The site is curated by an independent Editorial Panel. The aim is to include all relevant publications, which are group by year and by category. The Ed Panel assess each new report to select those that they feel merit being included in the 'must read' section on each yearly page. The Ed Panel aims to have about a dozen reports included in this section by the end of each year. Those reports that have made way for more highly ranked ones are listed in the 'highly commended' section. The Ed Panel base their decision on, how likely they are to influence policy makers as well as the quality of the research/evidence, the coherence of the arguments, the report format/accessibility and how innovative and practical the pieces are.
The overall objective is to provide easy access to a few key reports and provide a home for all relevant work. Thereby helping to, inform policy makers who are engaged in understanding how we can build more and better homes and communities, improve knowledge transfer and provide evidence/ideas to drive decision making.
To help speech writers and journalists the 'bite size facts' drop down menu includes snapshots of some interesting facts quoted reports published each year. We have also started to trial the holding of links to international reports that provide interesting insights from around the world. This is in beta release and can be accessed from the category menu above. All comments and links to new reports, gratefully received.
The Ed Panel write a number of blogs about recently released reports and also a review of each research year. See the 'Blogs' drop down menu.
Below you will find the most recent additions to the site. Please alert us to any report that may have been missed or is due out soon. You can use the search function to download a search enabled excel file of our entire database.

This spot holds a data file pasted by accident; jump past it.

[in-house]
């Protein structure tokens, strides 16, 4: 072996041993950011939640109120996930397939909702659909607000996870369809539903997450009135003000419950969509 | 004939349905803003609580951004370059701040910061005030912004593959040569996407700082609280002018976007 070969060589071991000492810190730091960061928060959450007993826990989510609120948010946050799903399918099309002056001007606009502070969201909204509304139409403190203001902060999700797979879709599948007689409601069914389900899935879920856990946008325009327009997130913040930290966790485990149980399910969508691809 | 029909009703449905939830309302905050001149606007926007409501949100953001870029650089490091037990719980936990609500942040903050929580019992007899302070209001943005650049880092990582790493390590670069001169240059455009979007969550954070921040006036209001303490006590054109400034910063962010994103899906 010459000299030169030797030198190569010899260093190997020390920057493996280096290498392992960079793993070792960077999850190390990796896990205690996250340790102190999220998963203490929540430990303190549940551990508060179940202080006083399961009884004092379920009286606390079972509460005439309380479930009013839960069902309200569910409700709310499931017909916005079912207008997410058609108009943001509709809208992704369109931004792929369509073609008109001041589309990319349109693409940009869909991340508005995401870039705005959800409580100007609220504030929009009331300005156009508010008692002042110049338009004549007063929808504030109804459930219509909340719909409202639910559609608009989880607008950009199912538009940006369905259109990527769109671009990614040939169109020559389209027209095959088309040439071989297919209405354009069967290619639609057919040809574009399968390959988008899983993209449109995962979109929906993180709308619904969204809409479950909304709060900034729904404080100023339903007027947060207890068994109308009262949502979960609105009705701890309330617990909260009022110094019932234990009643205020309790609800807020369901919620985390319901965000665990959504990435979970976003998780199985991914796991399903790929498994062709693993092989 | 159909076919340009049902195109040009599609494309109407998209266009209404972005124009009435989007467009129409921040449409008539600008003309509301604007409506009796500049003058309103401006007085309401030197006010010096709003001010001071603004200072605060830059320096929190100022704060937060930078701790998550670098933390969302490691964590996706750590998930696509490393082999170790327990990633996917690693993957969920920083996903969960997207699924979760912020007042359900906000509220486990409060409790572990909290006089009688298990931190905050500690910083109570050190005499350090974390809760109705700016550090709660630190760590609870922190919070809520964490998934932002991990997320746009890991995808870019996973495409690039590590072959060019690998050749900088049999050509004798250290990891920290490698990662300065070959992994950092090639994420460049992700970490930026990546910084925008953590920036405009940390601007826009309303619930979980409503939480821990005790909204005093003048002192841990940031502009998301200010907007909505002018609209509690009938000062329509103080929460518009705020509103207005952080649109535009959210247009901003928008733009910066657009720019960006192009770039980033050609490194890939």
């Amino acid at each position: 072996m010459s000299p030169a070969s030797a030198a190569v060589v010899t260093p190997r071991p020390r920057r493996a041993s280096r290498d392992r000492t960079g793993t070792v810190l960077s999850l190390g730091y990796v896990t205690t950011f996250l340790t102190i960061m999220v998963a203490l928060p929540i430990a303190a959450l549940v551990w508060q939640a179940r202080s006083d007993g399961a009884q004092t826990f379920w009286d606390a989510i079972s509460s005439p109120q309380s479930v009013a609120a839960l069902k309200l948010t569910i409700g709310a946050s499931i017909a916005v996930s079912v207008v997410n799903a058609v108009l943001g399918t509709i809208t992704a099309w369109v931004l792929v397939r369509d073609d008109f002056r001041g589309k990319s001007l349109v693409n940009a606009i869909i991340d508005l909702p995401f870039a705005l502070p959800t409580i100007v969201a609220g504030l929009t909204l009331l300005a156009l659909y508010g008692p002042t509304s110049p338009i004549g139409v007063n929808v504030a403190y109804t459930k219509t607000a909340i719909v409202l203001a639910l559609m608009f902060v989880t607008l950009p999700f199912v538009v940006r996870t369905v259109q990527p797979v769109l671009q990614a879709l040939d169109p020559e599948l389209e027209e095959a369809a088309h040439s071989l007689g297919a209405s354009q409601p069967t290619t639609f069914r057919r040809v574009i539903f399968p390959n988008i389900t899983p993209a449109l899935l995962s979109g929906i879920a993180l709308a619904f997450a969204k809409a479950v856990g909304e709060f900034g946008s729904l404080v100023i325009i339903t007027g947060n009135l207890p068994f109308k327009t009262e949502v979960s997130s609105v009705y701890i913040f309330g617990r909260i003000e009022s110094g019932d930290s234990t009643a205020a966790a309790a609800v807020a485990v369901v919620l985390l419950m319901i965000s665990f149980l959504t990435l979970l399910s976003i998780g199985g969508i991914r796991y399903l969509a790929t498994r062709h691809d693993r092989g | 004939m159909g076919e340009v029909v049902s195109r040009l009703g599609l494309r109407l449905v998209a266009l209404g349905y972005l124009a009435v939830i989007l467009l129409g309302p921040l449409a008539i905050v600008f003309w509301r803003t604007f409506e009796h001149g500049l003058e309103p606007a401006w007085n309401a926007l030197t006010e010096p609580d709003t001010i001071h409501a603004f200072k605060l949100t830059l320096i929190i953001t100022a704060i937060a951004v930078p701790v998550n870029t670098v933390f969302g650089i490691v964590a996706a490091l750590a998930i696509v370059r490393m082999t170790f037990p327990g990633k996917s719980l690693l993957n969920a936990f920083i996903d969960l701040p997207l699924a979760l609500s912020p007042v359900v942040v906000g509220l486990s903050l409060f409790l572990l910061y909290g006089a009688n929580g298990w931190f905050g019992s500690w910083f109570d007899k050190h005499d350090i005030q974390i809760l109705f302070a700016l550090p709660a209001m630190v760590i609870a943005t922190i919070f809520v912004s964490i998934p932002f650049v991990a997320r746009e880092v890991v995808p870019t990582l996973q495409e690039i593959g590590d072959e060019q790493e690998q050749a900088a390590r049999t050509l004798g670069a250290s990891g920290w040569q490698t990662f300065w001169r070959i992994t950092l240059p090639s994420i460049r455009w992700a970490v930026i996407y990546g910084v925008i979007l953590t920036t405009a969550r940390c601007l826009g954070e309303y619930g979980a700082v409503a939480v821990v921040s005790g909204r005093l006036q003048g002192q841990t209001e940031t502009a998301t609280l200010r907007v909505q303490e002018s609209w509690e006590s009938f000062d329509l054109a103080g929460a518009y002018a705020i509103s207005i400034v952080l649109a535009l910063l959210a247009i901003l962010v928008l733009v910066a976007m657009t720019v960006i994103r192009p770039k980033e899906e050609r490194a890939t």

The site has been running since 2017 and was formally launched at the House of Lords in Spring 2018. It has no ties to or funding from any interest or political group and reports are selected solely on merit. If you think we add value please help share what we are doing. Please cite us in work that uses sources found on Thinkhouse.
Our Ed. Panel have a mix of skills, backgrounds and experience in housing. They share a desire to see more and better homes built. The panel is chaired by Thinkhouse's founder Richard Hyde. Click on the drop down link under 'About' to view panel members.
The winner: Anya Martin, Research and Public Policy Officer, Peabody for her paper; The impact of social housing on child development outcomes.
The runner-up:Emily Pumford, researcher, Riverside for her paper, Understanding Government’s Attitudes to Social Housing through the Application of Politeness Theory
Click here to read these two reports and the judges comments. Anya's report is also included on our 2018 page.
This edition highlights how social housing tenants are working harder but getting poorer as they faced a continued squeeze on their incomes. It also investigate the extent to which work is providing a significant, secure route to higher living standards.
In this evidence review, CaCHE evaluate some of the key strategies of the speculative housebuilding sector, in relation to land, planning and development, drawing especially on 62 publications dating from 1997 to 2018.
Reports on the Shaping Futures program, a knowledge exchange and policy analysis initiative spanning Australia, Britain and Canada, which explored the conventional housing policy narratives that have dominated government thinking in those countries.
Whilst this report focuses on understanding the extent to which poverty and inequality have worsened in outer London in recent years, especially relative to inner London it does have a section on housing implications
This report argues that a new approach to meeting housing demand in London is required, based on the building of new places on the edge of London along five updated growth corridors